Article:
A hypomanic episode is defined as feeling elevated, irritated or annoyed for at least 4 days. Those who are experiencing a hypomanic episode will:
- Believe that they are able to accomplish a lot of things at once
- Be more likely to engage in risky behavior, like have reckless sex
- Have a lot of energy and an increased activity level
- Have difficulties sleeping
- Feel agitated, irritated or moody, and may easily snap at others
- Feel as if their thoughts are running through their minds
- Feel "jumpy" or even "wired", as if they had too much coffee
- Feel "high" or elated during the entire episode
- Talk faster than normal, and be overly talkative
Those struggling with hypomanic episodes often act similar to those who are on stimulants, like cocaine. They have a lot of energy.
Bipolar depression episodes are also common in bipolar 2 disorders. Feelings of intense sadness or hopelessness may linger. Those who are struggling with depressive episodes will:
- Be unable to concentrate on even menial and simple tasks
- Eat significantly more or less food and either gain or lose a significant amount of weight
- Experience feelings of excessive guilt for no reason at all
- Feel depressed or hopeless for the majority of the day
- Feel fatigued every day or extremely exhausted
- Feel restless throughout the day, and may even have difficulties sleeping
- Lose interest or enjoyment in once pleasurable activities
- Think about suicide or death constantly
It's not unusual for the depressive episodes to be diagnosed as depression, especially if it is not accompanied with hypomanic episodes.
Facts and Statistics of Bipolar II Disorder and Addictions
Bipolar disorder 2 is not only linked to addictions, but also to a higher rate of relationship problems, economic and financial instability, suicide and more.
Many studies have explored the relationship between bipolar disorder 2 and various substances. The data collected has been mind-blowing. Here are some of the more shocking statistics:
- Approximately 56% of those struggling with a bipolar disorder will have been addicted to either drugs and/or alcohol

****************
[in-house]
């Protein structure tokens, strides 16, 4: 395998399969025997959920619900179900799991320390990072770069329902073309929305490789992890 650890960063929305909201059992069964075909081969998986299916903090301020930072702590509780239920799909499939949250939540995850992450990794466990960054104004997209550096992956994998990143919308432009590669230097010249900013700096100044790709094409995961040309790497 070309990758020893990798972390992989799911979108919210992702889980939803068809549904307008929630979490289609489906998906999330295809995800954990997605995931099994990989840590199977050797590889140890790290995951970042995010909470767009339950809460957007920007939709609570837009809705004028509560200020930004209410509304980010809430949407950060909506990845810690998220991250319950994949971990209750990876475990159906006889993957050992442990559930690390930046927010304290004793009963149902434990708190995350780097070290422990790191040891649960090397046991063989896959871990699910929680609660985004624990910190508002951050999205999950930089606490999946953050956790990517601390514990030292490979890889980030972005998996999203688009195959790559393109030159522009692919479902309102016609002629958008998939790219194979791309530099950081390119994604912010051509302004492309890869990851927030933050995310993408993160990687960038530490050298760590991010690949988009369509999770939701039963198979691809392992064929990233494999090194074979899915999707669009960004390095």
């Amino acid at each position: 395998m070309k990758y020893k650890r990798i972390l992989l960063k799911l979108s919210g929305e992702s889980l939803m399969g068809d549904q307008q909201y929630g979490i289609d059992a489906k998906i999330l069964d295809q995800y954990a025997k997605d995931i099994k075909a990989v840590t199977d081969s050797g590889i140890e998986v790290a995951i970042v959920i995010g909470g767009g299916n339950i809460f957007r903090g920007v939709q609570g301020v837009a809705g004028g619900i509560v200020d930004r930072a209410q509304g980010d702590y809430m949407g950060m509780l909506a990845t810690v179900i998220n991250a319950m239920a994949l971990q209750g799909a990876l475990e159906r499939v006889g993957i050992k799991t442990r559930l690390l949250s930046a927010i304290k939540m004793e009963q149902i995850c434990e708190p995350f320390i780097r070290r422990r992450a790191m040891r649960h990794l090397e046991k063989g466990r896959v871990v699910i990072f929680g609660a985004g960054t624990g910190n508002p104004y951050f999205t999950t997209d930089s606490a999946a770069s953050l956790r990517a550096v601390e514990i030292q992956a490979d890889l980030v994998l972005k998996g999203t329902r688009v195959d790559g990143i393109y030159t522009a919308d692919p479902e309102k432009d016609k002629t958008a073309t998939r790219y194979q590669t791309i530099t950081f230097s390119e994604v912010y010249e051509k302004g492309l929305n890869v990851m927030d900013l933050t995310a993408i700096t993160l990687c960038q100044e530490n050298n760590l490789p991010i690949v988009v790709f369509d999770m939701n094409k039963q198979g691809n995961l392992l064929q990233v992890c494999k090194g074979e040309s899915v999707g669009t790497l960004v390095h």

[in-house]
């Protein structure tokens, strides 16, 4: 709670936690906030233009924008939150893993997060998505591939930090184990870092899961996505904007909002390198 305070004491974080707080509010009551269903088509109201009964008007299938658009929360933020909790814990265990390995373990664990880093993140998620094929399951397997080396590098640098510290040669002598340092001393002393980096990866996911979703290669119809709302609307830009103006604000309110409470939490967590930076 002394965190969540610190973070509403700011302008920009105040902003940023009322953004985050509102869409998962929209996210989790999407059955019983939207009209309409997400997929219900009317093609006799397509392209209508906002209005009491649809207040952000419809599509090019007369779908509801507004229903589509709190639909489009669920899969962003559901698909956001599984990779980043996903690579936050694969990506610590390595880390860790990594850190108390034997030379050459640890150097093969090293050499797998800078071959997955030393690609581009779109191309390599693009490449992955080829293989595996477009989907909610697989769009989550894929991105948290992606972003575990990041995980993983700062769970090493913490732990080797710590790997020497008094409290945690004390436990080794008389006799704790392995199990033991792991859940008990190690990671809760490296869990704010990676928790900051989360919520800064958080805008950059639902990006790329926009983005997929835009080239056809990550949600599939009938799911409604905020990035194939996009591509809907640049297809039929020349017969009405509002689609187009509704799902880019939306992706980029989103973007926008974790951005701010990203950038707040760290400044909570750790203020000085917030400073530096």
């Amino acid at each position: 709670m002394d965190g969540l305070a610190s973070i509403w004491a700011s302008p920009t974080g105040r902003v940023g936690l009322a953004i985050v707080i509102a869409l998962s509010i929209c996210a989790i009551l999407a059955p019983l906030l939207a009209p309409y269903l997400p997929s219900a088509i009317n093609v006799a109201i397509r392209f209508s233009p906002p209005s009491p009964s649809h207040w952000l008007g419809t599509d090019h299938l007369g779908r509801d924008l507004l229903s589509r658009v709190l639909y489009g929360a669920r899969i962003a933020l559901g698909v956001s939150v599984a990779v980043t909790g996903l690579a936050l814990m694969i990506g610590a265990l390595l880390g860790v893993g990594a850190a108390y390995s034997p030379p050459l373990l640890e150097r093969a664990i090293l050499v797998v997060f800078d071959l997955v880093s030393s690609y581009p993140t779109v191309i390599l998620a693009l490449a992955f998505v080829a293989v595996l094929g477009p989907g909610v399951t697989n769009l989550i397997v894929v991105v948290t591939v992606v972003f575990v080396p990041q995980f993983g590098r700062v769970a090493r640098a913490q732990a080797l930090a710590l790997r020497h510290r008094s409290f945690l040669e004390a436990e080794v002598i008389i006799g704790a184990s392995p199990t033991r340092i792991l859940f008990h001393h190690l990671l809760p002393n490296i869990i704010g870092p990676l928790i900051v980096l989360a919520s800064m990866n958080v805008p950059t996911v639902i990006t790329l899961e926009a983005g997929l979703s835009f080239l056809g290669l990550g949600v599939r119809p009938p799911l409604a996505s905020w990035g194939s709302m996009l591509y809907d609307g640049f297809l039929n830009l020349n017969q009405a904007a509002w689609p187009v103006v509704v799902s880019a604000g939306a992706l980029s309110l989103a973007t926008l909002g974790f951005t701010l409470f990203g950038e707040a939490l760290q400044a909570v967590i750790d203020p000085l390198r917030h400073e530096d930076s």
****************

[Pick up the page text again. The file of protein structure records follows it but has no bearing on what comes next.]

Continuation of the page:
- Up to 45% of those who struggle with a bipolar disorder will also struggle with an alcohol use disorder
- Up to 64% of those with a bipolar disorder will "self-medicate" with cannabis
Alcohol is one of the most frequently abused substances among bipolar individuals. Substance use and abuse will interfere with treatments for a bipolar II disorder.
It's also important to point out that bipolar individuals are more likely to experience heightened moods. This emotional stability can interfere with their addiction treatment plan. Intense mood swings can make it difficult to follow various treatments.
What Is the Relationship Between Bipolar II Disorder and Addictions?
There's a high rate of substance abuse and drug dependence among bipolar individuals. Many scientists are trying to unravel why this happens. There's no clear-cut answer, but there are several theories.
The first theory is that bipolar individuals are much more likely to turn to drugs and alcohol when self-medicating. Drugs and alcohol may be able to help numb some symptoms. For example, type 2 bipolar individuals are more likely to experience symptoms like:
Alcohol and certain drugs may be able to offset the symptoms of bipolar II. The effects are only temporary. As a result, people who self-medicate will develop reliance and a tolerance to their drug of choice. This, then, becomes dependences.
Another theory is related to age and gender. Young men are more likely to develop bipolar types of disorders. Bipolar 2 causes an individual to engage in riskier behavior. As a result, these individuals are more likely to experiment with drugs and alcohol. Constant risky behavior may lead to abuse, dependence and addiction.
Not surprisingly, studies show that older individuals with bipolar II are less likely to have a substance abuse disorder.
The last theory has to do with brain chemistry. Bipolar 2 is a result of certain changes in one's brain chemistry. The same changes that cause bipolar disorders also cause to substances abuse disorders. Those who struggle with a bipolar 2 disorder are more likely to have abnormal levels of the following neurotransmitters:
These neurotransmitters are critical to the human body. They regulate metabolism, sleep, appetite and more. They can also affect an individual's mood and emotions. Much like with bipolar II, heavy drug or alcohol use will also affect these neurotransmitters.
To regain balance to one's brain chemistry, a constant intake of drugs and alcohol is needed. Unfortunately, the more that someone abuses drugs or alcohol, the more imbalanced these neurotransmitter levels become. The overlapping neurobiological pathways involved make an individual vulnerable to both disorders.